House of Commons seeks Artist-in-Residence to commemorate suffragettes
Undaunted by the furore over spending £250,000 on portraits of MPs, the House of Commons is seeking to appoint an Artist-in-Residence.
The successful candidate will be commissioned to produce an artwork to commemorate the suffragettes’ struggle to win the vote for women. He or she will initially be paid £7,000, with a further undisclosed sum upon completion of the work.
The Commons authorities were accused of extravagance last month when it emerged that Iain Duncan Smith, William Hague, Kenneth Clarke, Sir Menzies Campbell, Diane Abbott and Dennis Skinner were among prominent parliamentarians to have been immortalised in oils.
A £10,000 portrait of Nick Clegg, the Deputy Prime Minister, has also been commissioned by the Speaker’s Advisory Committee on Works of Art.
Now the committee is asking for “applications from fine art, design and craft practitioners to develop a proposal for a site-specific artwork to commemorate women’s suffrage”.
The residency is expected to be completed within six months and to involve 80 days’ work, at least half of which would be spent in Parliament.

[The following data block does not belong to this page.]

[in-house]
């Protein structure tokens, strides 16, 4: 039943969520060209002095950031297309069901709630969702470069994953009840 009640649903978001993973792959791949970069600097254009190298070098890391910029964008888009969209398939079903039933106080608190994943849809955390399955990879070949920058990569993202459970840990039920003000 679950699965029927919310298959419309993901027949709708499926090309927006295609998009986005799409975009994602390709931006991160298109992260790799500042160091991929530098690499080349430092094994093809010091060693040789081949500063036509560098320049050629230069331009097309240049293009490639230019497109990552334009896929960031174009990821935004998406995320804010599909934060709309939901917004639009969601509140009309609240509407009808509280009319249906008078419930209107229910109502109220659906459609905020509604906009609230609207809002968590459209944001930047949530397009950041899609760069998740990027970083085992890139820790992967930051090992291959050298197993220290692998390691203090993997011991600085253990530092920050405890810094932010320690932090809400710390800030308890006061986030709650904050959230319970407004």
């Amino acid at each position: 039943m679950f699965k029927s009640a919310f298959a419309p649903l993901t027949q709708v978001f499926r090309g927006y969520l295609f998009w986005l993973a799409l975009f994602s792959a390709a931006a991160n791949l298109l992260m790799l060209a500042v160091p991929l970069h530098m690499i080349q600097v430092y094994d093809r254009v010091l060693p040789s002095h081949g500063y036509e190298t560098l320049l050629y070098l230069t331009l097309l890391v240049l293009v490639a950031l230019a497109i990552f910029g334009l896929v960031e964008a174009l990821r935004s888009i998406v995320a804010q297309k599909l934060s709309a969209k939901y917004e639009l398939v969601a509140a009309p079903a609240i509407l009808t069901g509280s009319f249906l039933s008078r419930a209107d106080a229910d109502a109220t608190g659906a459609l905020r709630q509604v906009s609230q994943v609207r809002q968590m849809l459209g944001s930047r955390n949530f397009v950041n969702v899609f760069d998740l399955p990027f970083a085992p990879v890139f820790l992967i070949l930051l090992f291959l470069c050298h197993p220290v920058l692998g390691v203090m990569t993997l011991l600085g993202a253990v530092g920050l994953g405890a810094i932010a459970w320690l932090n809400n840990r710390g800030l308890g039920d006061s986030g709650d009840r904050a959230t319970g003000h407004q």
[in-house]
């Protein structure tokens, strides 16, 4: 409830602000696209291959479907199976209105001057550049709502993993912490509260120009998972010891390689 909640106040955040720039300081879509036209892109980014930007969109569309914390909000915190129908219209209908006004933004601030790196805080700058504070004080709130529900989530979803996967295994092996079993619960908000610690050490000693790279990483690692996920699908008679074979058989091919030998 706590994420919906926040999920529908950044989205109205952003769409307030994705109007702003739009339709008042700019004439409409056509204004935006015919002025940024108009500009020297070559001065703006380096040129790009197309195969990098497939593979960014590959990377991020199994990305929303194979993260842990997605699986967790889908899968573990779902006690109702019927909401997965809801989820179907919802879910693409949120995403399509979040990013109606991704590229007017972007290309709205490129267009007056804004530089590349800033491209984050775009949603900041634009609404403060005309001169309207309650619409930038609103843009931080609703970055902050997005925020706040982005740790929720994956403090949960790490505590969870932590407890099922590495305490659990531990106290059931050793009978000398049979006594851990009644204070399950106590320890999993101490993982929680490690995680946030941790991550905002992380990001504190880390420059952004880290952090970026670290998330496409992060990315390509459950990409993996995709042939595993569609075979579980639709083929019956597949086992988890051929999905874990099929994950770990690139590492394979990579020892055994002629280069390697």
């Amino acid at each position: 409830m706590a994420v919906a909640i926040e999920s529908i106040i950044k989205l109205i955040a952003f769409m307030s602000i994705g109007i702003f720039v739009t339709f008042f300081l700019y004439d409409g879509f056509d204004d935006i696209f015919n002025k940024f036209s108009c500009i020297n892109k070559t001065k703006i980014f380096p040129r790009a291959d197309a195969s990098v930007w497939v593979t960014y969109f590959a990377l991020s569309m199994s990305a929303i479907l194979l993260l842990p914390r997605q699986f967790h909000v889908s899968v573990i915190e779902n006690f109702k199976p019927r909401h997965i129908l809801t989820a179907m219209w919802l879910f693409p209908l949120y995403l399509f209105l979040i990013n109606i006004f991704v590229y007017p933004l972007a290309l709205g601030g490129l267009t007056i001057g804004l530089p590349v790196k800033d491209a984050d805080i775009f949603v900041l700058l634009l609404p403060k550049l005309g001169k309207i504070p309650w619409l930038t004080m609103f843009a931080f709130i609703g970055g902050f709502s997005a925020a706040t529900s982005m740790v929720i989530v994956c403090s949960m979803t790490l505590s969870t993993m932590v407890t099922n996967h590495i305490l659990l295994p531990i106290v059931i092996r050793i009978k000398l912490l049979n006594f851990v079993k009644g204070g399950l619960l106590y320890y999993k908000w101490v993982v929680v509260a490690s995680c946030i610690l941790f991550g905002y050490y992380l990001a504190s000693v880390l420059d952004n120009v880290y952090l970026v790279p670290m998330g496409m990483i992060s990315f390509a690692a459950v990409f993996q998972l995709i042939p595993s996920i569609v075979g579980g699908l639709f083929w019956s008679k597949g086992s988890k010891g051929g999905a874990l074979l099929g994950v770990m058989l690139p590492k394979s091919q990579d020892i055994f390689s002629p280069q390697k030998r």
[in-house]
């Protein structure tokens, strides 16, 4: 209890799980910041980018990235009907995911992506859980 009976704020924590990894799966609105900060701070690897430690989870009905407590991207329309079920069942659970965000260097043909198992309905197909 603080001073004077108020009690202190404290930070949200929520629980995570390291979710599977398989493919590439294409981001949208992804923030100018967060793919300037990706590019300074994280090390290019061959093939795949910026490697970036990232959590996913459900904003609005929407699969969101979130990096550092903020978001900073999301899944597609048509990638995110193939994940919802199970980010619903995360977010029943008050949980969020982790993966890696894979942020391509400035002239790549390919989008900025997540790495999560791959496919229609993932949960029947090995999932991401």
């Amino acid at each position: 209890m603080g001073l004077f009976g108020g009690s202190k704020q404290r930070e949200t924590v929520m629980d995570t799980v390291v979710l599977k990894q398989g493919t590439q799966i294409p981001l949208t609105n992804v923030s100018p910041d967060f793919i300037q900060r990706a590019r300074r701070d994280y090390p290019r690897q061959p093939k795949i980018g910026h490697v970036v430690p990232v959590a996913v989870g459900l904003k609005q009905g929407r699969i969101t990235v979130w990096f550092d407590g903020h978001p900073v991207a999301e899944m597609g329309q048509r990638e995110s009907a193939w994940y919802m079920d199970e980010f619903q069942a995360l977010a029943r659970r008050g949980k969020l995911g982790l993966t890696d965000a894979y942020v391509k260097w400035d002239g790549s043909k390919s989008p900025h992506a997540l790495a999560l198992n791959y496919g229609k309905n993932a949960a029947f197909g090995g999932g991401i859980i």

The finished work is expected to be of “suitable artistic quality to enter the Parliamentary Art Collection” and to be permanently displayed at Westminster.
According to the committee’s brief, it will be “innovative, dynamic, ambitious and inspiring, and engage building users and visitors alike with the activities and achievements of campaigners for votes for women”.
The campaign for women’s votes traces its roots back more than 200 years, with suffragettes led by Emmeline Pankhurst turning to militant action in early 1900s.
Women aged over 30 were enfranchised in 1918 – the same year women were for the first time allowed to stand for Parliament – and the vote was extended ten years later to women aged over 21.
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